The Auto Industry Is Driving Through Hell

Every year, the small town of Hell, Mich., plays host to journalists selecting the North American Car and Truck of the Year awards.
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Hell, Michigan
Illustration by Lucie Rice

Motor Trend magazine has its famous “Car of the Year,” and more recently “Truck of the Year,” and “SUV of the Year.” Then there’s Car and Driver with its annual “10 Best Cars,” (or, more accurately, its editors’ 10 favorite cars). And Automobile has its subjectively chosen “Automobile of the Year.” All sorts of newspapers, magazines, TV shows, and Web sites make similar picks each year. Yet all of them, fairly or not, might be somewhat suspect because of their financial dependence on automaker advertising.

By contrast, a collection of European auto writers with no ties to advertising or advertisers has, for decades, chosen a highly credible and prestigious European Car of the Year. “Why not do that here?” veteran auto journalist Chris Jensen wondered 16 years ago.

“I was aware of the Car of the Year in Europe and saw no reason why we shouldn’t have the same thing here,” Jensen recalls. “So I started contacting a small group of automotive reporters and asked them to help. From that, we formed an organizing committee and began inviting people to be jurors.”

Back then, when the difference between a car and a truck was a lot more clear, it was decided to give two awards each year, North American Car and North American Truck of the Year. Today, with part-car/part-SUV “crossover” vehicles taking over so much of the market, there are lively debates about which list some of these belong to.

The jury is composed of 50 veteran auto writers and broadcasters from across the United States and Canada. Each juror pays annual dues to cover expenses. To avoid any appearance of a conflict of interest, jurors cannot do any work that’s paid for by a vehicle manufacturer or its advertising agency.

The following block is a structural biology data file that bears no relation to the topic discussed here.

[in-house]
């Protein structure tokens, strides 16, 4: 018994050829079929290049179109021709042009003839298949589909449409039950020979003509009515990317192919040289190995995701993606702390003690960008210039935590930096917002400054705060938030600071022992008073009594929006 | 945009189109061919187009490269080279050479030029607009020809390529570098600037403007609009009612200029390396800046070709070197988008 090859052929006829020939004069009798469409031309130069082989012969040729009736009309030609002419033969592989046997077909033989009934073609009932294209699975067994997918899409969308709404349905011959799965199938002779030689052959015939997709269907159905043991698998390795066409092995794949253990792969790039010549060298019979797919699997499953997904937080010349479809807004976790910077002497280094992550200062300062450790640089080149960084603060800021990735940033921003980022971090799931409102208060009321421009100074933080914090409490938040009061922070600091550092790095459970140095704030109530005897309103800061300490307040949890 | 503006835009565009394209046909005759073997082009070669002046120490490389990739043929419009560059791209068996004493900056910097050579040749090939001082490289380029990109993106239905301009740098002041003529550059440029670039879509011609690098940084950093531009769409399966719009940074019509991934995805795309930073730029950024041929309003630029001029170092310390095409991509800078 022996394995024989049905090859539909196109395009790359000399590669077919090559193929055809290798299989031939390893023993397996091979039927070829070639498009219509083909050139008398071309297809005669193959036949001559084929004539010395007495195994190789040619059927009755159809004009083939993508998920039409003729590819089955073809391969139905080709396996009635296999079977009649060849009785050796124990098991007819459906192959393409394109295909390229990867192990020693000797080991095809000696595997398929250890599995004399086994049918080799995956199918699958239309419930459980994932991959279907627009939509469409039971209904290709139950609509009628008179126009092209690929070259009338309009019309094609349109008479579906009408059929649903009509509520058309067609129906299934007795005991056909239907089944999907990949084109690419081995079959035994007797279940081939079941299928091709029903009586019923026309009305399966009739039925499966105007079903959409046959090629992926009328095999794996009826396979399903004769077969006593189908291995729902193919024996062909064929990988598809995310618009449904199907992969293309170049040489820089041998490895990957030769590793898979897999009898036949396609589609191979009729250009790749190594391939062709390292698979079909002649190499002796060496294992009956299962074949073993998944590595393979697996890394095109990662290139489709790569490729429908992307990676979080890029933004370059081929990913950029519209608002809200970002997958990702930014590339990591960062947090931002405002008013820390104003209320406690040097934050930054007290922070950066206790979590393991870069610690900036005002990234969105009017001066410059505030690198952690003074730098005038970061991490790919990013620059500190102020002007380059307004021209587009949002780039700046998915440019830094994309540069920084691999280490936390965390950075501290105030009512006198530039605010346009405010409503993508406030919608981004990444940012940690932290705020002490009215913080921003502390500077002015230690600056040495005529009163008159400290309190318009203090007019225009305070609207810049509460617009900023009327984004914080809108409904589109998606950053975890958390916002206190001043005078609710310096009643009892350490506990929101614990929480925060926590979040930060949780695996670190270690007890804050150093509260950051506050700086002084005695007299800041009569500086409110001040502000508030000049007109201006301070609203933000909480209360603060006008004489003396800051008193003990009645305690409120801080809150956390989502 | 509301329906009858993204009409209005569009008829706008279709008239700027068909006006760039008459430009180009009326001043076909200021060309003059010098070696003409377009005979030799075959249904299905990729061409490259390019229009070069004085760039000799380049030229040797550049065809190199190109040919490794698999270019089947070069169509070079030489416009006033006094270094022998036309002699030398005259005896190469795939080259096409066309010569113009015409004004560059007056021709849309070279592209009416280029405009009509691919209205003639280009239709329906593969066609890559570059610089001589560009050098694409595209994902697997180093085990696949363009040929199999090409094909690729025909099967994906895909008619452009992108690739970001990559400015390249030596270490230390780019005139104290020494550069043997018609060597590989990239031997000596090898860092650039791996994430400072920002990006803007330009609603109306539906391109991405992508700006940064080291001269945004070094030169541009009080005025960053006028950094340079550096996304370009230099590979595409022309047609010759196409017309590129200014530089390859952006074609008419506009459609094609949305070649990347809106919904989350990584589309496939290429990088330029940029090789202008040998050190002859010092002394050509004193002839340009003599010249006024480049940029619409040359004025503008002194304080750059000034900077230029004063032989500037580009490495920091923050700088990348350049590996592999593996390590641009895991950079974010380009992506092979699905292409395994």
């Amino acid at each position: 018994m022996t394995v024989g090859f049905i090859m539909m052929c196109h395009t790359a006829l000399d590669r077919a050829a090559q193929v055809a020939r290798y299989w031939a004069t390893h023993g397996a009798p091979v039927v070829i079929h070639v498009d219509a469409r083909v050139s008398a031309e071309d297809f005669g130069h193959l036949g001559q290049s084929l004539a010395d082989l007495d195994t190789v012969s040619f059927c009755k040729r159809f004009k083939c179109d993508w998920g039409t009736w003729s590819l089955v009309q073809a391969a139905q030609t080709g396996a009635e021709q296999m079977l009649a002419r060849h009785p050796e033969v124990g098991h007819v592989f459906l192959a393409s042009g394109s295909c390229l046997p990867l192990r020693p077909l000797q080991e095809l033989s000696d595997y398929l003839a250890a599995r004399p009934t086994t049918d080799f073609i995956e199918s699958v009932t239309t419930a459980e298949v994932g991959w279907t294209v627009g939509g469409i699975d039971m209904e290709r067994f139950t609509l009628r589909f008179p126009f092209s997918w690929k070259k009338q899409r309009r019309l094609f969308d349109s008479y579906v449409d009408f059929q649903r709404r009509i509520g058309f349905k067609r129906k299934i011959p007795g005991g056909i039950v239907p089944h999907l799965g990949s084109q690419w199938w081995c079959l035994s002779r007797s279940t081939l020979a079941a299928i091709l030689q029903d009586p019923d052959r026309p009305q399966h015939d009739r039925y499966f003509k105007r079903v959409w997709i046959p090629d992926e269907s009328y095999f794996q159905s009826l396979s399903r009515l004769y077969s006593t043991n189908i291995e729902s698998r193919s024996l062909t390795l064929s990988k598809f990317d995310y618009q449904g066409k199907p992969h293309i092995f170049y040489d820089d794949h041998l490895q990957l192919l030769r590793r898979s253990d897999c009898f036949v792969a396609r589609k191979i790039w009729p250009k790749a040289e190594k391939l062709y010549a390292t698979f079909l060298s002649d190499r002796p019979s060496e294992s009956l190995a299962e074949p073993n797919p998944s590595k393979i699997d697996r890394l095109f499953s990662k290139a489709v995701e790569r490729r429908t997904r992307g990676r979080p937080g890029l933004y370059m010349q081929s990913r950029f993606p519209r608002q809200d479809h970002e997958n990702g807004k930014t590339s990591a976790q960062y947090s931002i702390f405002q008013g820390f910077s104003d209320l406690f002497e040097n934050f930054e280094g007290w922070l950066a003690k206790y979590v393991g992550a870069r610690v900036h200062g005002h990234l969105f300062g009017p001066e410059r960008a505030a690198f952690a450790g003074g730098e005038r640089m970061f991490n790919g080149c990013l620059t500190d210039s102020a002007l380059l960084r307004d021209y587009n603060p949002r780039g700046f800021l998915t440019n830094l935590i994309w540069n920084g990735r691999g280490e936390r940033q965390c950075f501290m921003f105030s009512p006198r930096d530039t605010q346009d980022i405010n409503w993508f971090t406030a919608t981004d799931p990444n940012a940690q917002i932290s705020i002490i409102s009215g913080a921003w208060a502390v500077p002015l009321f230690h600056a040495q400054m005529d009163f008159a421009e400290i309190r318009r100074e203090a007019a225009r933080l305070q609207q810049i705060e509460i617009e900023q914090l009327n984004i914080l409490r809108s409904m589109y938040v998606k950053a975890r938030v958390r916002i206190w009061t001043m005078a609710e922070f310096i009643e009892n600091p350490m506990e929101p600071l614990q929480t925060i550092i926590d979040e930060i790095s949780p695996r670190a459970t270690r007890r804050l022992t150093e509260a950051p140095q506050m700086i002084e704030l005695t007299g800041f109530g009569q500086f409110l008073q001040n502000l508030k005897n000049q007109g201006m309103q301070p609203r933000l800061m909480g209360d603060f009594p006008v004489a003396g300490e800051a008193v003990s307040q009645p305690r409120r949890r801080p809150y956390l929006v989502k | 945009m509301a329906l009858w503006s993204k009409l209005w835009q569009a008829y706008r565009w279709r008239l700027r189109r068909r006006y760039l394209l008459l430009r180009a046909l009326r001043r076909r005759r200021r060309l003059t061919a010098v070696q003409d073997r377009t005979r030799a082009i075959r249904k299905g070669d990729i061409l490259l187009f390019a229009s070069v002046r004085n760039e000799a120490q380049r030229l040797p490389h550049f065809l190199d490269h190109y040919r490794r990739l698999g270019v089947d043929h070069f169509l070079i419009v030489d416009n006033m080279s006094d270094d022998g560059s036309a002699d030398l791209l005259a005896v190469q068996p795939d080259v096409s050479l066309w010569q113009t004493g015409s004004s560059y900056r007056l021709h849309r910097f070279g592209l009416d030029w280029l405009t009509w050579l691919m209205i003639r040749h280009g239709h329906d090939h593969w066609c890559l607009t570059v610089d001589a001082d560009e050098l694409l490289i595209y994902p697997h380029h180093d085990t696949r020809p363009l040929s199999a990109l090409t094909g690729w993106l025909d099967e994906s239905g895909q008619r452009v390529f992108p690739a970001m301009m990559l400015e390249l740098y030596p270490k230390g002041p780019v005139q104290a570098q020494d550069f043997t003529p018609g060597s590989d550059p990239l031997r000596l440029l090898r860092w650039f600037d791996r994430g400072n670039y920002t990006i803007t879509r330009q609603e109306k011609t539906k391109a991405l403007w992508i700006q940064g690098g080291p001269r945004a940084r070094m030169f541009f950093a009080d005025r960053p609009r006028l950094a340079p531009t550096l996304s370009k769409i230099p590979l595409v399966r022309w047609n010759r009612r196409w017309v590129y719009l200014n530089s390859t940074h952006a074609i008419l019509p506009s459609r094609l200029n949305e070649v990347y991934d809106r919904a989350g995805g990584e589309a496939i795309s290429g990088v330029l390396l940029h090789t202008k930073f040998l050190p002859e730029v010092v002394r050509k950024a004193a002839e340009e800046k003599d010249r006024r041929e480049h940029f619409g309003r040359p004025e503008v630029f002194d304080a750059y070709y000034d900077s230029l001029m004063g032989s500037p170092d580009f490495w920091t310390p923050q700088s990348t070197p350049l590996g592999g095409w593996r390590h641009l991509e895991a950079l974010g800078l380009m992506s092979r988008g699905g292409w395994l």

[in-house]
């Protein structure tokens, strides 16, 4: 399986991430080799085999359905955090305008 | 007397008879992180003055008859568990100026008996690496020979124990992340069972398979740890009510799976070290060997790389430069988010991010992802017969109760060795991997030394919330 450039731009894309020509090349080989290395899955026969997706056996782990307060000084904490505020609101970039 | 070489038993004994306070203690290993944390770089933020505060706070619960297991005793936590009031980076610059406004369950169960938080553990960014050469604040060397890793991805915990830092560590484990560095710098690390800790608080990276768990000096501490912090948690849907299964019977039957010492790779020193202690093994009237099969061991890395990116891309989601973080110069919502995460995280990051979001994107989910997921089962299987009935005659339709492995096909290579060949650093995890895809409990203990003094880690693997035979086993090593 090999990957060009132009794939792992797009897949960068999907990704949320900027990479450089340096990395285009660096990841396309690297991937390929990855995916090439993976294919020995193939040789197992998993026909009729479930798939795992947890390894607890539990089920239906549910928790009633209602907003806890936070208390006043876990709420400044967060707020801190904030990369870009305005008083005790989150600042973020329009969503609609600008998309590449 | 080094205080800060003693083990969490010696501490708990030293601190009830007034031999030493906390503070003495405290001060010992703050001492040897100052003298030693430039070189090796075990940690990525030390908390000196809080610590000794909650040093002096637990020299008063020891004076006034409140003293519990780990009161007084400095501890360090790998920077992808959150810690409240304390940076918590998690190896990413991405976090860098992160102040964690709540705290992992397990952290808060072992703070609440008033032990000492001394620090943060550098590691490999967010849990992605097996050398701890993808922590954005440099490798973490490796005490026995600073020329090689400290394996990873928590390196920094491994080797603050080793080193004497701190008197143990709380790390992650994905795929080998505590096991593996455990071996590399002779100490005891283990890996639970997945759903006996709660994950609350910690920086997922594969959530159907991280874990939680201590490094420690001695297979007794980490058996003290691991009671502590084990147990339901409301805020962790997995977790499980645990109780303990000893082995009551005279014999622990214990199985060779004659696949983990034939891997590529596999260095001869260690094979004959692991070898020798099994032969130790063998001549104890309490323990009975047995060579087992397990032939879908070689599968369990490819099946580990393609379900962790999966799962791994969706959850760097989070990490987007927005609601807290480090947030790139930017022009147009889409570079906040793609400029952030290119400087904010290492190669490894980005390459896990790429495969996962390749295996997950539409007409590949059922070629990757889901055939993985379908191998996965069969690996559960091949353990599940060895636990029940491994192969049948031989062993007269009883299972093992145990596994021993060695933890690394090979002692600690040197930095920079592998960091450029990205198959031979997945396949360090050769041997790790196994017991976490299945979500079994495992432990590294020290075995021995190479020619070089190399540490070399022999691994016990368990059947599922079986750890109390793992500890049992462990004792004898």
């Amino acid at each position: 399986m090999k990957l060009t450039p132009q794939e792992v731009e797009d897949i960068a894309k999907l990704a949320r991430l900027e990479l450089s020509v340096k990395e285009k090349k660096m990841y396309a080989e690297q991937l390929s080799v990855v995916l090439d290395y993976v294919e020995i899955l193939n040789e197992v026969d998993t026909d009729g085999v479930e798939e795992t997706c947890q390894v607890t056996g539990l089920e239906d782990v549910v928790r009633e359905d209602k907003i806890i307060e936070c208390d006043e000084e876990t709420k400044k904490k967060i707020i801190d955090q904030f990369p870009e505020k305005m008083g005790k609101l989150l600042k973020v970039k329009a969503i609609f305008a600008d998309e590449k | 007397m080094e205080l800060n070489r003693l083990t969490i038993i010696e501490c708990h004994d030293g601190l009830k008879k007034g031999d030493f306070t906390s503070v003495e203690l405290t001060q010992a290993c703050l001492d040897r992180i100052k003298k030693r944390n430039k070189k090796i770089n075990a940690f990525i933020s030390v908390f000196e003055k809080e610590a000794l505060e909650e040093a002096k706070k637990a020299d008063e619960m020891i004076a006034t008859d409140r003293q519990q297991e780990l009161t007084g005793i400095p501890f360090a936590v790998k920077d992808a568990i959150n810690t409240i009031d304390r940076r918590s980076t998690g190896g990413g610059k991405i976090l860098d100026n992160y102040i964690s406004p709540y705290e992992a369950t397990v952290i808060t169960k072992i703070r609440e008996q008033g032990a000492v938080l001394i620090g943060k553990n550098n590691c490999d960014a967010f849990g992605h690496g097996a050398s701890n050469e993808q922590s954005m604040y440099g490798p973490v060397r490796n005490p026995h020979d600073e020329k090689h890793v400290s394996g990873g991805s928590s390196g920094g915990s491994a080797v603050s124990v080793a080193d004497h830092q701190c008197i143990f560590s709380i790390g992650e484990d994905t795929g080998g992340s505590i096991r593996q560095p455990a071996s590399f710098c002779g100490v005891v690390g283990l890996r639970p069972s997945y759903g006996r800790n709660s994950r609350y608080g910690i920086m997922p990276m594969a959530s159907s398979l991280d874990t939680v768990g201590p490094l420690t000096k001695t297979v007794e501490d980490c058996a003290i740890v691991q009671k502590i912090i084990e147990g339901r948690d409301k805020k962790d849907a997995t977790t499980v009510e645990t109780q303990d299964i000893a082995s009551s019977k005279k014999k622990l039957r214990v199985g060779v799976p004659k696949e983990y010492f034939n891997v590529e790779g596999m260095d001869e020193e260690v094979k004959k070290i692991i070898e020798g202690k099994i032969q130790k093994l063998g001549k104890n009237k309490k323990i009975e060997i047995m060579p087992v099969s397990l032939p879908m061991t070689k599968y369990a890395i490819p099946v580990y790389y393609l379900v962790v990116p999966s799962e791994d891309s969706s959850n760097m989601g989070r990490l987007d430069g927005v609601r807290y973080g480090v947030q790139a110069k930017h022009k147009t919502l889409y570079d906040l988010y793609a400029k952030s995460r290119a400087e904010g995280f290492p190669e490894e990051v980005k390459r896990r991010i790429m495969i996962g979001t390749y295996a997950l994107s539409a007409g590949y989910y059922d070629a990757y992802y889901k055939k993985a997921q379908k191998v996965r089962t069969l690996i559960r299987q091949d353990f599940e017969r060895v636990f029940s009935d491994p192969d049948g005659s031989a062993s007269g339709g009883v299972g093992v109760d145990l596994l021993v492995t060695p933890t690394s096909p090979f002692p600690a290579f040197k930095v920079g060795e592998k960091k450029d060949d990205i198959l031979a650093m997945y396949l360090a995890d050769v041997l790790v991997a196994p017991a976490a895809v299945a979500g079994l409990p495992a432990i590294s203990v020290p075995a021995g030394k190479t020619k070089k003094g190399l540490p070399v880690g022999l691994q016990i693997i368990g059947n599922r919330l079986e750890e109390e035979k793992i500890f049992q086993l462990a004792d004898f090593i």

“From the beginning, we always limited the jurors to 50,” Jensen explains. “There were hundreds of journalists in the U.S. and Canada covering the auto industry, but we thought 50 would provide sufficient breadth and depth without getting so many that it became unwieldy.”

Jurors drive and evaluate candidate vehicles on a variety of criteria, including design, technology, innovation, ride, handling, performance, safety, overall driver satisfaction, and value for the dollar. Their goal is to select the one car and one truck each year that best establish new benchmarks in their respective classes.

To be eligible, candidate vehicles must be all-new or substantially changed from the previous model, and available for sale no later than early January. The annual process begins with two “long lists” of every qualifying car and truck. A mid-September initial vote narrows that to a pair of “short lists” of 10 to 15 semifinalists in each category.

A second round of voting in early December is conducted to select three car and three truck finalists. These secret ballots are sent directly to the Detroit office of Deloitte & Touche. A third vote in early January determines the winners, which are unveiled during the first day of press conferences at the North American International Auto Show in Detroit (Jan. 11-13). Until then, the outcome of the final vote is known only to Deloitte & Touche. And while the awards are announced and presented at the Detroit auto show, it has nothing to do with the selection process.

Five years ago, Jensen organized a fall comparison drive of the short-list vehicles and invited jurors to participate. Because both foreign and domestic automakers maintain Detroit-based fleets of media-evaluation vehicles, he based it at first in nearby Ann Arbor. “But there were logistical problems,” he says, “and the roads weren’t all that good.”

Looking for a replacement, Jensen spent a day driving around Hell, Mich., an area well-known for its excellent roads. “I stopped by the Hell Creek Ranch, asked about the place, and was told it was a motorcycle club,” Jensen says. “After a couple chats with the fellow who runs the place, the club agreed to rent it to us.” Notwithstanding its ominous name, Hell has proved an excellent location.

As a juror and organizing committee member, I’ve participated in these comparison drive events for the last three years and have found them extremely valuable. To the tiny Hell community, it’s three days of shiny new cars and trucks cruising back and forth through town on their way to and from some of the best test roads in Michigan, plus a few extra lunches in the two local diners. To jurors, it’s an opportunity to narrow our ultimate choices for North America’s most prestigious automotive awards.

The test drives also complement Hell’s strong automotive following, including the annual Helluva Cruise, which draws classic and muscle cars; the Vista Cruise to Hell and Back; and the Blessing of the Rides, where clergy bless motorcycles.

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